•  

      i don't play games on it, but on b7, nine news once a night was enough to burn parts of that in after 2 years.
      The burn in is kind of different to plasma, changing the picture in-between i dont think really does much to prevent it. If you are consistently lighting up certain pixels, i dont think it matters if you do it all at once or just little bits every day.

      so in a way, it might be 'ok' for gaming, as long as you get done with the game and move onto a different one.

      • +1 vote

        If you are consistently lighting up certain pixels, i dont think it matters if you do it all at once or just little bits every day.

        That’s what concerns me - LG says burn in can result from cumulative static images, not just continuous (e.g. 1/2 hour per day is equivalent to 1 hour every 2 days).

        •  

          I played NFSMW back in the day on 360 over a couple week period, maybe 10-15 hours on a Panasonic plasma. Probably nothing else.

          Speedo was burnt in.

        • +1 vote

          You would have to be a full time gamer. It sucks having to manage it, but realistically if it's a lounge TV used for everything you won't have a problem. If all you do is game on it, or only watch skynews 24/7 then yes don't get an OLED.

      •  

        Another reason to hate and despise the logo on FTA TV.

    • +6 votes

      I have an lg oled b8, used everyday for 20 hours or so. I played xbox one x ps4 pro for along time and run the pixel refresh each night and haven't had any issues what so ever with the TV.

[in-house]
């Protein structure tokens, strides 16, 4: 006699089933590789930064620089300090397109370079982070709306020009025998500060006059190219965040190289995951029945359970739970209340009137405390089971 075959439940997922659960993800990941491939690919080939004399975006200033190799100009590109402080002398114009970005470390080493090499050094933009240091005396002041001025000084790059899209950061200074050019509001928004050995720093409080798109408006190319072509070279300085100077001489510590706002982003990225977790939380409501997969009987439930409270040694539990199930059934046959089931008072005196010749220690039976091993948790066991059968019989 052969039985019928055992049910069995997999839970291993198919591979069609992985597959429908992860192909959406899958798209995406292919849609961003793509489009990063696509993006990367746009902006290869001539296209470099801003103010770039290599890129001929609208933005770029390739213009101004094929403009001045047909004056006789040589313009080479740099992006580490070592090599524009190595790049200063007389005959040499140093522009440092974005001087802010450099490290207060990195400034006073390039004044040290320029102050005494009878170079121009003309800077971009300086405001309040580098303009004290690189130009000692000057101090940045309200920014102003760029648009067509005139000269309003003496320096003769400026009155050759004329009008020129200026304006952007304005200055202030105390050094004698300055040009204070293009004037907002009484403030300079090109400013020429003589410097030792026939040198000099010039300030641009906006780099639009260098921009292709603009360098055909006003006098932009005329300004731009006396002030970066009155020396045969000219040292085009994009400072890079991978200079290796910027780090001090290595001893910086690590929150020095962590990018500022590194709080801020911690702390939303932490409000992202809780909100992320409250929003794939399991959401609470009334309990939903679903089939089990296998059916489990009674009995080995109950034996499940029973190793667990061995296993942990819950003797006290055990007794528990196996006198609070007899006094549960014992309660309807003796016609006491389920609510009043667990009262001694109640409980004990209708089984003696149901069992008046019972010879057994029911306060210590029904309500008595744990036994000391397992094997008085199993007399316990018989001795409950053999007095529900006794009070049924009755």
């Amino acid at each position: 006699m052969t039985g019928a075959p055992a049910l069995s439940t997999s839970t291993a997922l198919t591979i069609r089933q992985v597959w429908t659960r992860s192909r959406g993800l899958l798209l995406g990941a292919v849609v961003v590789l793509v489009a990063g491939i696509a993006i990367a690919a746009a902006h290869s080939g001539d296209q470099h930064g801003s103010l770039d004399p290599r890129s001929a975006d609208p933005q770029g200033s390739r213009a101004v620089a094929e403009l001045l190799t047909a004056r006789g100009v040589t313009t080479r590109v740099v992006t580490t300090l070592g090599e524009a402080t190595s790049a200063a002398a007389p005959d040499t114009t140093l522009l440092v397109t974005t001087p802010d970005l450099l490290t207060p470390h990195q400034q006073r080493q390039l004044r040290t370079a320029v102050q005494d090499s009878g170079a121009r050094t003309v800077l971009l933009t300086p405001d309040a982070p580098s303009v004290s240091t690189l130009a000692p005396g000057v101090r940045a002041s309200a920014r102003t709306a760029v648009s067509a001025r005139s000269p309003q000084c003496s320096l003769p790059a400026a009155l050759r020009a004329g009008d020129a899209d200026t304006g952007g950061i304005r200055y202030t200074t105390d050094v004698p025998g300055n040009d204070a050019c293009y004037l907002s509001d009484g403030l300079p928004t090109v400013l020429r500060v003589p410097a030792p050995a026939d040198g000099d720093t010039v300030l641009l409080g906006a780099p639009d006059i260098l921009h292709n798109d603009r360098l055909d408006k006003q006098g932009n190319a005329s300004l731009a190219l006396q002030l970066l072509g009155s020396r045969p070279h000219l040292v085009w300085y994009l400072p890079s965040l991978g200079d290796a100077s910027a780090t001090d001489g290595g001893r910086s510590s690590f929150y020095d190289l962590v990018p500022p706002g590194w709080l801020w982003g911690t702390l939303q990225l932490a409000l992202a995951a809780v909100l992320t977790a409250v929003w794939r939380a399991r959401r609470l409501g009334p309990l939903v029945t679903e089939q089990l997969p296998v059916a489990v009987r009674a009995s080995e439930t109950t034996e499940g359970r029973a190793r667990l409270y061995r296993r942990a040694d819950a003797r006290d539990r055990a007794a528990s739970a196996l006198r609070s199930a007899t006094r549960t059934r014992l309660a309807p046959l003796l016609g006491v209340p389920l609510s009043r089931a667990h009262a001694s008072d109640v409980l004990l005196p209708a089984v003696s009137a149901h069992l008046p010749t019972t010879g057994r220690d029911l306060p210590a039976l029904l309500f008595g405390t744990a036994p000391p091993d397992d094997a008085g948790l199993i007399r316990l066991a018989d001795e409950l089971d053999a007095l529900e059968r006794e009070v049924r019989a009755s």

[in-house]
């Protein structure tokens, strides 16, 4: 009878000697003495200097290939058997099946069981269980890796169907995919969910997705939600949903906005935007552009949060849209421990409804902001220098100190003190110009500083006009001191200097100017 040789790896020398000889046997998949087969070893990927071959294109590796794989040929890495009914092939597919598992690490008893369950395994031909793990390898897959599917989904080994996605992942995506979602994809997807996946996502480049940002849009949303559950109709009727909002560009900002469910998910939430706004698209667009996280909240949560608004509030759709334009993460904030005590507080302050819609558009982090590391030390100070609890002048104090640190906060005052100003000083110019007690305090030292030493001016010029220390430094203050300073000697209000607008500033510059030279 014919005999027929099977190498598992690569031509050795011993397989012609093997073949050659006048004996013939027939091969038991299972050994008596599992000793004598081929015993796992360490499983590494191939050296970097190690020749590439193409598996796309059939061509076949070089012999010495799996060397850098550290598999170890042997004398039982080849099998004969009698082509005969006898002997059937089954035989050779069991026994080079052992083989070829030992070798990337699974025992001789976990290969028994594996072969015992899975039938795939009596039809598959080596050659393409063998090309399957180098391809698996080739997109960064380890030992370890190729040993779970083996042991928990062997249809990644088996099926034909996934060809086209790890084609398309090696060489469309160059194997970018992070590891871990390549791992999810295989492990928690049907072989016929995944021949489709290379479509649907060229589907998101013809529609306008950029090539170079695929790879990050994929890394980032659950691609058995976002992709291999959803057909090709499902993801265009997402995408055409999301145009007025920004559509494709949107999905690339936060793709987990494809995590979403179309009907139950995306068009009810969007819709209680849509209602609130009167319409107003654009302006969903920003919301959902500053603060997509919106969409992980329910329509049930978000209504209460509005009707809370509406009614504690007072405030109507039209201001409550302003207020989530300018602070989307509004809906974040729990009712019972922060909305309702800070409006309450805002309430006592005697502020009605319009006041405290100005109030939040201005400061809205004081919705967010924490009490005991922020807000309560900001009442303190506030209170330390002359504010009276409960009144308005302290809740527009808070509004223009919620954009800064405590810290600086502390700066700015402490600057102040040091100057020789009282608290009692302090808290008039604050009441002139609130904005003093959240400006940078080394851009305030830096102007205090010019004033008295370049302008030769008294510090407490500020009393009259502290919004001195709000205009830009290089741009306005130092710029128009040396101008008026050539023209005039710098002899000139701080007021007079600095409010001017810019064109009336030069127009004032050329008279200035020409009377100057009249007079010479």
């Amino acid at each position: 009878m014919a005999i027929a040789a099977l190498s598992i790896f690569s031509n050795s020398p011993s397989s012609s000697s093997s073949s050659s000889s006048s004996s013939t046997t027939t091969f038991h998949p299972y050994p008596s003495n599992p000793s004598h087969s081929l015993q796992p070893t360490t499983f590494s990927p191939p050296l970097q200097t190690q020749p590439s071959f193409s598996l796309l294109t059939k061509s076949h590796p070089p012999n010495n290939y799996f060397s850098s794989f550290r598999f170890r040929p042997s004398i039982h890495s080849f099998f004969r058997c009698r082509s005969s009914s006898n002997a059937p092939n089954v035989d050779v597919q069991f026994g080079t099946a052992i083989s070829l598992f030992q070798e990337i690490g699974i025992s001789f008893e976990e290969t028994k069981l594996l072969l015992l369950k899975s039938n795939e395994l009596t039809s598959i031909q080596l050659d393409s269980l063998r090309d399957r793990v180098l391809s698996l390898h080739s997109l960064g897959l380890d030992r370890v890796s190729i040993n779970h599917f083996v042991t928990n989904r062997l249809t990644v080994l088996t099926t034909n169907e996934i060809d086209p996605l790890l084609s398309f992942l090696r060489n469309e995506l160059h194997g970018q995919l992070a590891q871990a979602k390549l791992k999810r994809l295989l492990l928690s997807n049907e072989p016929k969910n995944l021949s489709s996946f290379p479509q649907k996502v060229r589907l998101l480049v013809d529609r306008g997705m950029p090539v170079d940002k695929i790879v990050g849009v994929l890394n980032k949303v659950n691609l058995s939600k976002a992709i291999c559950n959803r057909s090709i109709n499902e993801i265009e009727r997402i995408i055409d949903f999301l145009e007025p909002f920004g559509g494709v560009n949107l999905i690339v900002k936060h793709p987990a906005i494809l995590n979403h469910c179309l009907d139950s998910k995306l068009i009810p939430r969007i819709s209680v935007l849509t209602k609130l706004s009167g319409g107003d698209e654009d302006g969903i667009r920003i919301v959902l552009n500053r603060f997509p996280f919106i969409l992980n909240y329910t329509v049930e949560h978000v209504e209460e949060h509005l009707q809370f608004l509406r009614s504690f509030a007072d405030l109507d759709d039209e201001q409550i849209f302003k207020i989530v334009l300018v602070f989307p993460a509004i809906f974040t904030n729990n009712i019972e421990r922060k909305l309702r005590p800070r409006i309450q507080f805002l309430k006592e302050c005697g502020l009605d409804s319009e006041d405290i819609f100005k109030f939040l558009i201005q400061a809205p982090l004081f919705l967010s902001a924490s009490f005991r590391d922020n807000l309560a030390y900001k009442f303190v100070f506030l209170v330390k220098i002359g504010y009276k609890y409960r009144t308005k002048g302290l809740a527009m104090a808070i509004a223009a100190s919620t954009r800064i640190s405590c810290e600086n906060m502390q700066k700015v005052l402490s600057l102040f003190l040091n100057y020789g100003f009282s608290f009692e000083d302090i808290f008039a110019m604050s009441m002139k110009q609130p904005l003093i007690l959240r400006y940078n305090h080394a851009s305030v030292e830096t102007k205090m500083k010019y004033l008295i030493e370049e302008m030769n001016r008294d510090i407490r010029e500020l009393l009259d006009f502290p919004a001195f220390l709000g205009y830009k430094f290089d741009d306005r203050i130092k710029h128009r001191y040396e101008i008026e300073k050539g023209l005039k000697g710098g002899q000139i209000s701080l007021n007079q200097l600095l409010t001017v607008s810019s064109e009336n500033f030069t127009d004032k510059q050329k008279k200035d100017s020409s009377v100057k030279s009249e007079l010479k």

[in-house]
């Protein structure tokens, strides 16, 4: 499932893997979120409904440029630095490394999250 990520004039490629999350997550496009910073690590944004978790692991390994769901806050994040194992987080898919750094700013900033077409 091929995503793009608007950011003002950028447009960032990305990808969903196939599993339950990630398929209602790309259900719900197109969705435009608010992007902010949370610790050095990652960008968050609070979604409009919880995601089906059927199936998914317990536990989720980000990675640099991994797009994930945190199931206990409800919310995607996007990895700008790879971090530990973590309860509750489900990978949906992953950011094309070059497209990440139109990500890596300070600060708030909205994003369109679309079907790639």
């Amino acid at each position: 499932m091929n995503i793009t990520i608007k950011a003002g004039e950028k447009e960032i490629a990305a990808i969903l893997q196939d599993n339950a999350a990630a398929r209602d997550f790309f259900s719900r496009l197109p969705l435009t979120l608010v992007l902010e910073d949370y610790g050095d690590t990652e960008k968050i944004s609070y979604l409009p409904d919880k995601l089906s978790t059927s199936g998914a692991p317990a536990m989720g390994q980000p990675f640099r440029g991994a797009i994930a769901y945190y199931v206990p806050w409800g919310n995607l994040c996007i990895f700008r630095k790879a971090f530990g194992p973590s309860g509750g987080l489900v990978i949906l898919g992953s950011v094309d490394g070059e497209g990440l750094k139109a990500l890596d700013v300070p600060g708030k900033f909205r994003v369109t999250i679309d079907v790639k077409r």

I play games like gta 5 far cry 5 the witcher 3, the outer worlds and other types of games with various bright huds and minimap radars on screen for hours at a time. Horizon zero dawn remnant from the ashes and many many other games and watch uhd 4k HDR blieray movie and documentary series. An absolute fantastic TV and a steal at this price. Good luck mate

    • +2 votes

      Had a 55C7 for two years, no burn in.
      Had a 55C9 for the last 2-3 months, no issues there
      Just picked up a 65B9 which was delivered last week - too early to say but don't forsee any issues as long as you don't have static images for hours and hours at a time.

  • +5 votes

    C9 has real HDR with peak upto 850nits, this one is only 500 which is a huge difference if you want HDR. I recommend going with C9 because you will be missing out on Quality HDR.

    • +1 vote

      C9 does a better job displaying HDR, but the B9 does a good job by all measurements/reviews. Obviously the C9 is slightly higher spec’d, but it also costs more money.

    • +1 vote

      Pretty sure real HDR is 1000. But it's messy, obviously more is better though.

      • -1 vote

        Isn't it 10,000 though?

        •  

          10,000? My God my poor eyes….

        •  

          It should be 10,000 for it to be mastered in. I've got custom remastered movies in 6000 nits with object enhancement and comparing it to the actual 4K Blu-Ray it's literally day and night difference. Original Blu-Ray looks like it's a night scene compared to how bright the remastered copy is. Even though my TV is only around 2000 nits peak it really does make a huge difference. Makes me wonder how much we are all missing out on by watching these dim "HDR" Blu-Rays.

      • +1 vote

        You only need 1000 nits for non-OLEDs. OLEDs can have real HDR with only 500 nits due to their infinite contrast ratio.

  •  

    Tried to buy this but my 28 degrees declined my payment twice with a minute or two. FML.

    • +3 votes

      The B9 supports 2.1. According to every single review, it’s very much in the same league (assuming you’re referring to the C9, it’s not very clear).